A few posts back (“History is Now Officially Bunk“) I suggested that if Gov. Granholm really wanted to establish a Michigan Center for Innovation and Reinvention at what is now the Michigan Historical Center, she should auction the building to the highest bidder, preferably a tax-paying bidder. What could be more innovative and re-inventive than that as a way to build a sustainable Michigan economy? I’d much prefer she’d just let the building continue to serve its current purpose, of course, but if we take her at her word about wanting innovation and reinvention in that building, there could hardly be a better way to accomplish it.
But she will have to hurry. Now we learn that other states are thinking of selling government buildings. If we let other states go first, how will we be able to say we’re being innovative? From ABC News:
It’s the solution that no one wants: selling the buildings at the heart of Arizona’s state legislature. Arizona’s State Senate and House of Representatives buildings are on the list of possible properties that the state could sell to help close a more than $3 billion budget gap next year.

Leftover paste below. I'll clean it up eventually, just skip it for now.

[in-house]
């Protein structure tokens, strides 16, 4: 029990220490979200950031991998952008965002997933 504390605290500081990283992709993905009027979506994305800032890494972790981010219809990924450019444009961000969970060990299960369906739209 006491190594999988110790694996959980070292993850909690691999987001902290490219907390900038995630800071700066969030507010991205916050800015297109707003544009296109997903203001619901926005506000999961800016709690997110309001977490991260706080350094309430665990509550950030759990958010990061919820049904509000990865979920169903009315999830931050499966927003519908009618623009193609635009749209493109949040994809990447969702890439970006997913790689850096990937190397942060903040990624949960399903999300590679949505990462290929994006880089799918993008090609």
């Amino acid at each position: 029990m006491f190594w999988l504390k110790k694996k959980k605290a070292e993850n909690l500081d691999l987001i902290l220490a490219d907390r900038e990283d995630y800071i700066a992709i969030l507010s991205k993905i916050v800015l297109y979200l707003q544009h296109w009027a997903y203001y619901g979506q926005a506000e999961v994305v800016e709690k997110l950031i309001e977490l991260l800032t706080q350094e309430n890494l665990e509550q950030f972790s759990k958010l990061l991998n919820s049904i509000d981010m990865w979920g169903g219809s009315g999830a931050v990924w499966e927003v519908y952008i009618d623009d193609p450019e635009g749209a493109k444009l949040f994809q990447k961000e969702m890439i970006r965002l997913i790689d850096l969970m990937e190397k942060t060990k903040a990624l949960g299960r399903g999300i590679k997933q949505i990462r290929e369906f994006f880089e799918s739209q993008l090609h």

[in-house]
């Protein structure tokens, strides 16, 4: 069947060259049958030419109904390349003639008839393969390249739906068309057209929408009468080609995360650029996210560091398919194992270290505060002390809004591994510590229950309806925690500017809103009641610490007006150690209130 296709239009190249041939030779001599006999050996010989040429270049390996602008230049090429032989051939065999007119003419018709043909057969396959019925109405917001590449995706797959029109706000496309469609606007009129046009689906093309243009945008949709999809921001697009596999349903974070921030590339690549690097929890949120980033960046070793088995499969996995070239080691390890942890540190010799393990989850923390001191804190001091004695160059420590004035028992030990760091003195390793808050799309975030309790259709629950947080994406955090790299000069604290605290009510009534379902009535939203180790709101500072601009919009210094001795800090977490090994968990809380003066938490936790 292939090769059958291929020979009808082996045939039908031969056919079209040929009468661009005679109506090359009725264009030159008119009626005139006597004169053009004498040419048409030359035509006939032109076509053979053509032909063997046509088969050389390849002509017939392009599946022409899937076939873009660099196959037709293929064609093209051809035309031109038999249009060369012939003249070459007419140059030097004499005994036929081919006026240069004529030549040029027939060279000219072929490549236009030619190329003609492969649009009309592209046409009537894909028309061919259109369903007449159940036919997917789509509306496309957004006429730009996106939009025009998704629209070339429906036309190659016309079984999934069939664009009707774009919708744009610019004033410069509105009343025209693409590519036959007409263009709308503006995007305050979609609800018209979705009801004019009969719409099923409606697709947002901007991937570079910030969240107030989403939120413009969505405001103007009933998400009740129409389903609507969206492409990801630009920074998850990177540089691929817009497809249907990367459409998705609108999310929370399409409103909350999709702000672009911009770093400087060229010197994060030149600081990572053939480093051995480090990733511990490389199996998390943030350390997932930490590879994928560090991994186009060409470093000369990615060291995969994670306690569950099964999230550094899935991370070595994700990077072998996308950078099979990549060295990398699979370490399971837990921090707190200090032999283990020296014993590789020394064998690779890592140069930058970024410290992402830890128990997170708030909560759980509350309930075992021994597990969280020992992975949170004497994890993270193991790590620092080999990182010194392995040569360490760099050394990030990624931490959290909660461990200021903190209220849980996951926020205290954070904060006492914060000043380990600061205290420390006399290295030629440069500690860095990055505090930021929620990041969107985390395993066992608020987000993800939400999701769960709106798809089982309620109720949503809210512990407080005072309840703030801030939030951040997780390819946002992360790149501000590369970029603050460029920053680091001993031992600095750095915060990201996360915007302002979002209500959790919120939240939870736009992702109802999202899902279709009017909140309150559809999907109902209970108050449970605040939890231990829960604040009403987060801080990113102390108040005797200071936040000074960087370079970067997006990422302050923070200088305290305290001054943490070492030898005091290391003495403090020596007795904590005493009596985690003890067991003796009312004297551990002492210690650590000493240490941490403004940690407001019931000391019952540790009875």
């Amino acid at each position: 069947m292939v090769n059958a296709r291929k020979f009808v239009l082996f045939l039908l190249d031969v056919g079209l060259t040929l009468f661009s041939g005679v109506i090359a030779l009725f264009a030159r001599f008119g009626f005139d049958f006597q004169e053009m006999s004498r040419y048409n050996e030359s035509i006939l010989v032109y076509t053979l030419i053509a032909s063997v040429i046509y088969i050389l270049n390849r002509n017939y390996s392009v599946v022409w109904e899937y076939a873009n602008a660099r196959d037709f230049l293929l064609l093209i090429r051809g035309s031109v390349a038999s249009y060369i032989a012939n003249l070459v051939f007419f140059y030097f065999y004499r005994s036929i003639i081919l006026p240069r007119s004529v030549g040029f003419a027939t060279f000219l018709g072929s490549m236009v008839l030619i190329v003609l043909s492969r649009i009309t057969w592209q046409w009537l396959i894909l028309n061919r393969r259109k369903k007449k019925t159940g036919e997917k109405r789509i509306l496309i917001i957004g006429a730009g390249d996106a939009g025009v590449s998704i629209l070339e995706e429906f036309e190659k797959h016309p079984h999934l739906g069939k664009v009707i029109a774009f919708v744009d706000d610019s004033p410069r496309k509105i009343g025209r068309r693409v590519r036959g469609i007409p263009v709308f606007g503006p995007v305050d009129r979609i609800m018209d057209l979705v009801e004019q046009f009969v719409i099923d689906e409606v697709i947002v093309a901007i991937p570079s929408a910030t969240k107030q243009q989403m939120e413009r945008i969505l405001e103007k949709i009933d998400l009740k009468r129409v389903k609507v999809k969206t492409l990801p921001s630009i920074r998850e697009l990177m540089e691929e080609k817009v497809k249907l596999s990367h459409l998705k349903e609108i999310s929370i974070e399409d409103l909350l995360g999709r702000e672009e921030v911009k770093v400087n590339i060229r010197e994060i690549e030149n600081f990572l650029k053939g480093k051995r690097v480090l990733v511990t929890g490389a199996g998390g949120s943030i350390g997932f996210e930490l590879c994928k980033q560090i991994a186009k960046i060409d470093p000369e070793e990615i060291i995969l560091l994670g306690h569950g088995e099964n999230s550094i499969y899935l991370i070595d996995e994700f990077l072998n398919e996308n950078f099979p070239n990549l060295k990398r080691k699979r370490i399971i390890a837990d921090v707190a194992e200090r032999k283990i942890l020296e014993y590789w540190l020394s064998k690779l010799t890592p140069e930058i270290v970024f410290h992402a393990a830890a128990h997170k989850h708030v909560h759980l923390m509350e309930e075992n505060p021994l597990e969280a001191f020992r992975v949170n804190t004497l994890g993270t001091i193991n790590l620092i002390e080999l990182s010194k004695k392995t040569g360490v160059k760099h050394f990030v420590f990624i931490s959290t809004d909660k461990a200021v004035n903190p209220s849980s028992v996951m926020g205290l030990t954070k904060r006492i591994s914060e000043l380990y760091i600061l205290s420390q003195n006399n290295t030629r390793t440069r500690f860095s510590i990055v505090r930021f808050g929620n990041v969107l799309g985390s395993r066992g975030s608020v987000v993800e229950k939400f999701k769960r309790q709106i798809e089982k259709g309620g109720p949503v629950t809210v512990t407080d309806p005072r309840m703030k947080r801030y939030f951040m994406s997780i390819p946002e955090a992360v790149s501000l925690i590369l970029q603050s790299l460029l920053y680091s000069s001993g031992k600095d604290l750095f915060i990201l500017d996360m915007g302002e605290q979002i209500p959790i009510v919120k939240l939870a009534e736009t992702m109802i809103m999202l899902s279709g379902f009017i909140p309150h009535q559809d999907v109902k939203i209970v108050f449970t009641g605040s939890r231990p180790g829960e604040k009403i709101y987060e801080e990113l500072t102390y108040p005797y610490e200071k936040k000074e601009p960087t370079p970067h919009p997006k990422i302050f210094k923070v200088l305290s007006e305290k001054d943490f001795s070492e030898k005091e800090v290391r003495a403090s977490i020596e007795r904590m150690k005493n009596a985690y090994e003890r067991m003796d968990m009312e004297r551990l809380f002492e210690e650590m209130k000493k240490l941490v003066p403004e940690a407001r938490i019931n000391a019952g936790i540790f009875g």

But like other recession-battered states, the Grand Canyon state is desperate to close a huge budget gap — and so the two, 50-year-old buildings home to Arizona’s State Senate and House of Representatives grace the list of possible properties that the state could sell to help close a more than $3 billion budget gap next year. …
Arizona is one of at least a handful of states — including California, Connecticut and Pennsylvania — considering or moving forward with state property sales.